Ways of Seeing Abstraction:
Franziska Furter, Draft IX/V, 2010

Most people still understand abstraction as a concentration on form. It is viewed as an art movement which is used to express aesthetic ideas, orders, philosophical ideas or inner feelings, but which does not have much to do with everyday reality. However, especially in times marked by crises, relevance and urgency are also expected from art, and it is expected to make a statement on current social issues. Today, artistic commitment is not conveyed exclusively through clear visual messages and content, but increasingly through abstraction. For younger generations, in particular, non-representational art is the means of choice for addressing politics, religion, and social issues. Showcasing works from the Deutsche Bank Collection, the exhibition “Ways of Seeing Abstraction” at the PalaisPopulaire undertakes a thoroughly subjective survey of international abstraction from postwar modernism to the recent present, documenting the diversity and discursivity that lie behind the idea of non-objective, “pure” form. On the occasion of the exhibition, our series will show you works by artists who use abstraction idiosyncratically and define it in new ways.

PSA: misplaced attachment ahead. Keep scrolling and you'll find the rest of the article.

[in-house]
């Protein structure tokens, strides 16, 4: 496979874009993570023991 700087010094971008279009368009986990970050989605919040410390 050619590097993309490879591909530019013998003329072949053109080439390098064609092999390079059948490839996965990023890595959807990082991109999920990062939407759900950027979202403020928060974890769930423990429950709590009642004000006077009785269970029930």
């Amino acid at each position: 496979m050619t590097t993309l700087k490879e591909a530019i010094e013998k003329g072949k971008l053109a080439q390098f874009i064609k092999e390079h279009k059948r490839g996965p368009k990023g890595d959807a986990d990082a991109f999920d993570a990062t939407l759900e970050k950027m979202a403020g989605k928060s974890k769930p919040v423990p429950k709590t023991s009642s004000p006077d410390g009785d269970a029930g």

Franziska Furter, Draft IX/V, 2010
© Franziska Furter and Galerie Lullin + Ferrari

The ink and pencil drawings of Franziska Furter look like "poetic neuron thunderstorms"—black-and-white landscapes, explosions, and celestial bodies that are abstract yet full of open meanings. The constellations in the drawings of her Draft series could be the amplitudes of a seismograph, mountains, or simply graphite dust trickling down a wall. Furter's drawings are in a kind of intermediate state, as if they wanted to depict something—a feeling, an image, a thought—but as though it were not yet clear what. "Although these pictures look like black-and-white photographs, they do not exist in reality. They are images of an invented world—simply another reality," says the artist in reference to her work, which she has expanded in recent years to include sculptures and installations.

In the early 2010s, Furter's drawings took on a dimension inspired by mysticism, science fiction, and fantasy. The basis for this was Japanese manga, which she photocopied, enlarged, cut out, recombined, and redrew—repeating these steps several times in a lengthy working process. The Draft drawings, however, were created directly on paper, following small sketches. Here, too, Furter's interest lies in the process of graphic translation, which allows form, meaning, and composition to change into a new state with each step.